Color Harmony

This week I started painting the Alien Exhibit.  If you read last week's post, you can see how I streamlined the color comp process. It has been more efficient.

I wasn't sure, however, if I could recreate all of those beautiful colors with my three tubes of paint.  The real test was when I tried to make purple for the girl jumping on her bed. 

I mixed the cadmium red and the cobalt teal and got mud.  I knew that the colors were so unsaturated that I couldn't get that vibrant purple.

I pulled out the big guns: the dioxazine purple.

I thought the dioxazine purple was probably close to the correct color, but I was afraid it wouldn't be. What would I need to add to it to make sure it ended up in the same color family?  As I squeezed it out onto my palette, it hit me. Duh!

I was trying to make it harder than it needed to be.  I just needed to rely on a little color harmony tip that I already knew.  In fact, I had just taken a free online workshop that reminded me of this.  

To make any color belong to the same color family, all you need to do is mix in a little bit of the base color.  In the case of the purple, just take some of that purpley-grey mud I had mixed and add it to dioxazine purple.  It worked out beautifully.  Wow!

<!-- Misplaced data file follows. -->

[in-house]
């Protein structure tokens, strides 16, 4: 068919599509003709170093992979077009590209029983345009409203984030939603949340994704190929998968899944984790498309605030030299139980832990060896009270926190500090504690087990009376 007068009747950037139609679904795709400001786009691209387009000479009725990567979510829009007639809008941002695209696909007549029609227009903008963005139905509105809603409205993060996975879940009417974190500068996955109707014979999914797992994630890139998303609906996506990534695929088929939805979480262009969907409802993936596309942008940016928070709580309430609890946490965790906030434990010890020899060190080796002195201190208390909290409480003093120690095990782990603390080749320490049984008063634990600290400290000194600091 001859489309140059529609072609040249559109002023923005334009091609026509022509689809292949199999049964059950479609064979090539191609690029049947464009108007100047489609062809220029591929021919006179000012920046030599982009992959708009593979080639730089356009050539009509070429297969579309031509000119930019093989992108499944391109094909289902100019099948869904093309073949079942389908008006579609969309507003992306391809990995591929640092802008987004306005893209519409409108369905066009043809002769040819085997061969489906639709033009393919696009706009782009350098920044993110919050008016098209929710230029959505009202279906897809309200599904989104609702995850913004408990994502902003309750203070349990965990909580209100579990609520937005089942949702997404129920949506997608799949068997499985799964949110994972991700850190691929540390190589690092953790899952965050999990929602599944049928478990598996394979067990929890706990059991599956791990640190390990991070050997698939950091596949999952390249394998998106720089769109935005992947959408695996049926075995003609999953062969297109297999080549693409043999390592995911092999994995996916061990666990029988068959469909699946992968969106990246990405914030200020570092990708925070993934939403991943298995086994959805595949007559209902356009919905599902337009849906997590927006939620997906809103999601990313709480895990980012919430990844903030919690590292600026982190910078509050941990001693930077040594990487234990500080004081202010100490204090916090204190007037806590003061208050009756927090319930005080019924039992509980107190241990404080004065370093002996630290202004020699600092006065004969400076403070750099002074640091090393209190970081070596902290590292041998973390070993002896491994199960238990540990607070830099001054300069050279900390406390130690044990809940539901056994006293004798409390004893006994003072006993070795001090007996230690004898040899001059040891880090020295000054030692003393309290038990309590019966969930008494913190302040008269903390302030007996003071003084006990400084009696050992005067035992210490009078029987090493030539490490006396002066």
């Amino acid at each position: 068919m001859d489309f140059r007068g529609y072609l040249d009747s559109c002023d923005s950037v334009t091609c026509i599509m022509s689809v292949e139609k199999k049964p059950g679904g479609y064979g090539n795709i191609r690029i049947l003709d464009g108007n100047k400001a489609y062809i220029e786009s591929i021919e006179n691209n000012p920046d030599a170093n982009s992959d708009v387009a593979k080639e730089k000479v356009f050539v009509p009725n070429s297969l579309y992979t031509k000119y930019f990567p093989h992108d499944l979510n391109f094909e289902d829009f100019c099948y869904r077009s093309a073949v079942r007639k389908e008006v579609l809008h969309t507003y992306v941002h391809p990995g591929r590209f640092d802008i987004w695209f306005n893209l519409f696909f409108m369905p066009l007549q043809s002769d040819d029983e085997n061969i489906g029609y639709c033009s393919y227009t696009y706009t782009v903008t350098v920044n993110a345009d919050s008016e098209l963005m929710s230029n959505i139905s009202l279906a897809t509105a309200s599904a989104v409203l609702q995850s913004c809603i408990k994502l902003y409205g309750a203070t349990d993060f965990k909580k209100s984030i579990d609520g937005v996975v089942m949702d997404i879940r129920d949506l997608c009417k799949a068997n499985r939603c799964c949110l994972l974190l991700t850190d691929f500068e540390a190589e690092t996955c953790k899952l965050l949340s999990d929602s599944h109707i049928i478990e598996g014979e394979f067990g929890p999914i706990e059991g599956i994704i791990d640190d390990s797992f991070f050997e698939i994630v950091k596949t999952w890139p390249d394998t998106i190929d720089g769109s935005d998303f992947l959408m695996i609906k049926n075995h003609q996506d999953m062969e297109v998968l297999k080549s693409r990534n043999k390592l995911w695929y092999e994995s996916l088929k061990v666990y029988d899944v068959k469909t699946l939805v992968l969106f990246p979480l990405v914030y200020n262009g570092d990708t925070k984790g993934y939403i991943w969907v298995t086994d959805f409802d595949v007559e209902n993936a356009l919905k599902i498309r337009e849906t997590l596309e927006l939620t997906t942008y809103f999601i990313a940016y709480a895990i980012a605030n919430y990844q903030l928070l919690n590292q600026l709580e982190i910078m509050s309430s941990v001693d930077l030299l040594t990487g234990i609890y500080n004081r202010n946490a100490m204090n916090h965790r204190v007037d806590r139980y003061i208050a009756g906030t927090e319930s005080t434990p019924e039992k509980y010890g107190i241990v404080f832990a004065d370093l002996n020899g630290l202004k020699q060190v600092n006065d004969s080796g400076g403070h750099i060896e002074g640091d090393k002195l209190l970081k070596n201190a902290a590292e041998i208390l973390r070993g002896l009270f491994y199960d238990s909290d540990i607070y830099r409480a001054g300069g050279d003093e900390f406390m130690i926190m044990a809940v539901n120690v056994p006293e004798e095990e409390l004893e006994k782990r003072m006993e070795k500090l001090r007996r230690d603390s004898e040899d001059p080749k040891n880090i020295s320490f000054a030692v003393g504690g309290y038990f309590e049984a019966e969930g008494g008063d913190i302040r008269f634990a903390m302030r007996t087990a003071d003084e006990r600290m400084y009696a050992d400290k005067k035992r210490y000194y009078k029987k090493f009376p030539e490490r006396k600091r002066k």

I did it again with Cad Orange and I got the color I was looking for quickly and so easily.

The next day I did it again.  I wanted a pretty blue that was dark (colbalt teal is not dark). I had found the color in photoshop and then I needed to recreate it in acrylic. 

I was thinking I would need to grab cobalt blue or ultramarine blue and try a few variations with adding yellow and red to get the right mix. But when I put my hand into the box of paint, I found a tube of Azurite Hue (an impulse buy from when I wanted to test all the blues I could find, but never got around to doing it).

I squeezed it out, and added some cobalt blue and maybe even a little cad red. It worked perfectly. Easily.  

I love the colors it created in the painting and this new blue is one of my favorites.

While I think I will still try to make the color I am looking for with my 3 base colors for this exhibit, I understand now why having a tube of green, purple, or orange in your paints is such a good idea.  Just mix a little bit of your base colors and the new color belongs in the family!

I had been worried that the color palette I chose would not be versatile enough for my Alien Exhibit.  Now, however, I found the way to unlock so many more colors while keeping the palette under control.


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